The Alaska earthquake of March 27, 1964, caused widespread geomorphic changes in the Martin-Bering Rivers area-900 square miles of uninhabited mountains, alluvial flatlands, and marshes north of the Gulf of Alaska, and east of the Copper River. This area is at lat 60°30’ N. and long 144°22’ W., 32 miles east of Cordova, and approximately 130 miles east-southeast of the epicenter of the earthquake.
The geomorphic effects observed were: (1) earthquake-induced ground fractures, (2) mudvent deposits, (3) “earthquake-fountain” craters, (4) subsidence, (5) mudcones, (6) avalanches, (7) subaqueous landslides, (8) turbidity changes in ice-basined lakes on the Martin River glacier, (9) filling of ice-walled sinkholes, (10) gravel-coated snow cones, (11) lake ice fractures, and (12) uplift accompanied the earthquake.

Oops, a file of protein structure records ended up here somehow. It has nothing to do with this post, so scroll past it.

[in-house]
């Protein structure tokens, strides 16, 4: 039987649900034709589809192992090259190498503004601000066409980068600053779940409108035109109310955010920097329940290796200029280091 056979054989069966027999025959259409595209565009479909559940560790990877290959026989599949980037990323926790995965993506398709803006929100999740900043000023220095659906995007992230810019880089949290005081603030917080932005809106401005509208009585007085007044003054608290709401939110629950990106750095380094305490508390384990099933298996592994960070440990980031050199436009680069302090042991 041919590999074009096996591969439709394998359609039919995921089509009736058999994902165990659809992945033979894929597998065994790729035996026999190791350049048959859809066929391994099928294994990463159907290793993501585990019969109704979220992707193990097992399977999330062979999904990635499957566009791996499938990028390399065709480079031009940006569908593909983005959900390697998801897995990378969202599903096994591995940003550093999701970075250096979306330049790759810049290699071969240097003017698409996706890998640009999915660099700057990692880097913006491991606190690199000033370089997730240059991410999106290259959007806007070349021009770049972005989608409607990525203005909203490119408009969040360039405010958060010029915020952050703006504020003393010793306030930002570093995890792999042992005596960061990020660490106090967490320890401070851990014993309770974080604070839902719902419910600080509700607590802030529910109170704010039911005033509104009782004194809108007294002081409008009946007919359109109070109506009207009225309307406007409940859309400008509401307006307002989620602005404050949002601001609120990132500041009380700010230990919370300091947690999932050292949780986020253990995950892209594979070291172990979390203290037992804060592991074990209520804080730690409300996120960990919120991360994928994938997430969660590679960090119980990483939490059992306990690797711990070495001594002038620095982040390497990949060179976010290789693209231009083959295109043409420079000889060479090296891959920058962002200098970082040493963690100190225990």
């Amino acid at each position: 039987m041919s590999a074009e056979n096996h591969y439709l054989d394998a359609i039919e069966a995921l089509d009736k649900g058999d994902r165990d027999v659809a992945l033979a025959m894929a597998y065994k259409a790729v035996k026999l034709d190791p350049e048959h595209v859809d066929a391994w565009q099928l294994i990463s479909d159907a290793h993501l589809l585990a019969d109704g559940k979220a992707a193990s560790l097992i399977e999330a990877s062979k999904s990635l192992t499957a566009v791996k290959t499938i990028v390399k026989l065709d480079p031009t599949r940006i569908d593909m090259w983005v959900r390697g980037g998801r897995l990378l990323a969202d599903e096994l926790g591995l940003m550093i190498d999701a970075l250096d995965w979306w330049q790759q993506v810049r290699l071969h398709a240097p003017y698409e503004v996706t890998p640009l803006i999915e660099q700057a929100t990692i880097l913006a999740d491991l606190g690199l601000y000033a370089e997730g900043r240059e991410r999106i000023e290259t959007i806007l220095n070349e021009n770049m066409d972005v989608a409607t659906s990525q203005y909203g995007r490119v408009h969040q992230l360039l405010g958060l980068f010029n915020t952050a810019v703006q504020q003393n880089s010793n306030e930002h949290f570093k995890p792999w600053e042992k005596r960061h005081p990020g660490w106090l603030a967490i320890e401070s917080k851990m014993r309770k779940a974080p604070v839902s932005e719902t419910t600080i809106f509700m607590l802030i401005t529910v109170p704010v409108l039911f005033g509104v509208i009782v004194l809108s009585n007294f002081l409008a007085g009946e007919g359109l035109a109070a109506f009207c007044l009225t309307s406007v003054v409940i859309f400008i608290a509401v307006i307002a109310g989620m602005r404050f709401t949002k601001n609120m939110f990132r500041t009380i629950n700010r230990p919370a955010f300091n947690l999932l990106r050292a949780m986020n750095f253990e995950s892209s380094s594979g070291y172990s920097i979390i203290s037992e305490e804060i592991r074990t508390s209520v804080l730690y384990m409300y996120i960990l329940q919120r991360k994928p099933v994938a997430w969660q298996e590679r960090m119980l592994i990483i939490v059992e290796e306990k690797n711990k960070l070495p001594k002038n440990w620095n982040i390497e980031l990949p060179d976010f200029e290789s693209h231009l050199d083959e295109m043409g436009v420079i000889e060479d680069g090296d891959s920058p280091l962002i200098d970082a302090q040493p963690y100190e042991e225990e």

In addition to geomorphic effects, the earthquake affected the animal populations of the area. These include migratory fish, terrestrial mollusks, fur-bearing animals, and man.
The Alaska earthquake clearly delineated areas of alluvial fill, snow and rock avalanche corridors, and deltas of the deeper lakes as unsuitable for future construction.
Additional Publication Details
USGS Numbered Series
Geomorphic effects of the earthquake of March 27, 1964, in the Martin-Bering Rivers area, Alaska: Chapter B in The Alaska earthquake, March 27, 1964: regional effects